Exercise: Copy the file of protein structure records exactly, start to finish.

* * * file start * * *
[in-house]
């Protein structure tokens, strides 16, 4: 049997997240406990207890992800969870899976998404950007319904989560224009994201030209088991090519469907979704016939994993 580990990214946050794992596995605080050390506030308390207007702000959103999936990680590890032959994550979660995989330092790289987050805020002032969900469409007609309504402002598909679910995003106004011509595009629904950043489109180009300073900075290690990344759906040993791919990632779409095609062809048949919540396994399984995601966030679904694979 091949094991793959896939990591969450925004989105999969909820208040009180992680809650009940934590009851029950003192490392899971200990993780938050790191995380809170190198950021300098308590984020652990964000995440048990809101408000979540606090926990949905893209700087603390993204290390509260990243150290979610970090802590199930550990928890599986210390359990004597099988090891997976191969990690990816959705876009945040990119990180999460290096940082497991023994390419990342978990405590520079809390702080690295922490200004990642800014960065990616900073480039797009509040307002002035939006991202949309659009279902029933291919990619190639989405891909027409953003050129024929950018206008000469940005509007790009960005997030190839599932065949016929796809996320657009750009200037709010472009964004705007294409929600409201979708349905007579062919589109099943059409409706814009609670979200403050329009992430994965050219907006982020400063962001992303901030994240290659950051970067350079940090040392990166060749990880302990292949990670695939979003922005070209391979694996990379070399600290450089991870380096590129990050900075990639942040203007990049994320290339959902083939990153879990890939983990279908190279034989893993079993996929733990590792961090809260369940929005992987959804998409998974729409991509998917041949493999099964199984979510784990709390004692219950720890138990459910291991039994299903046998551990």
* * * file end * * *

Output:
[in-house]
């Protein structure tokens, strides 16, 4: 049997997240406990207890992800969870899976998404950007319904989560224009994201030209088991090519469907979704016939994993 580990990214946050794992596995605080050390506030308390207007702000959103999936990680590890032959994550979660995989330092790289987050805020002032969900469409007609309504402002598909679910995003106004011509595009629904950043489109180009300073900075290690990344759906040993791919990632779409095609062809048949919540396994399984995601966030679904694979 091949094991793959896939990591969450925004989105999969909820208040009180992680809650009940934590009851029950003192490392899971200990993780938050790191995380809170190198950021300098308590984020652990964000995440048990809101408000979540606090926990949905893209700087603390993204290390509260990243150290979610970090802590199930550990928890599986210390359990004597099988090891997976191969990690990816959705876009945040990119990180999460290096940082497991023994390419990342978990405590520079809390702080690295922490200004990642800014960065990616900073480039797009509040307002002035939006991202949309659009279902029933291919990619190639989405891909027409953003050129024929950018206008000469940005509007790009960005997030190839599932065949016929796809996320657009750009200037709010472009964004705007294409929600409201979708349905007579062919589109099943059409409706814009609670979200403050329009992430994965050219907006982020400063962001992303901030994240290659950051970067350079940090040392990166060749990880302990292949990670695939979003922005070209391979694996990379070399600290450089991870380096590129990050900075990639942040203007990049994320290339959902083939990153879990890939983990279908190279034989893993079993996929733990590792961090809260369940929005992987959804998409998974729409991509998917041949493999099964199984979510784990709390004692219950720890138990459910291991039994299903046998551990």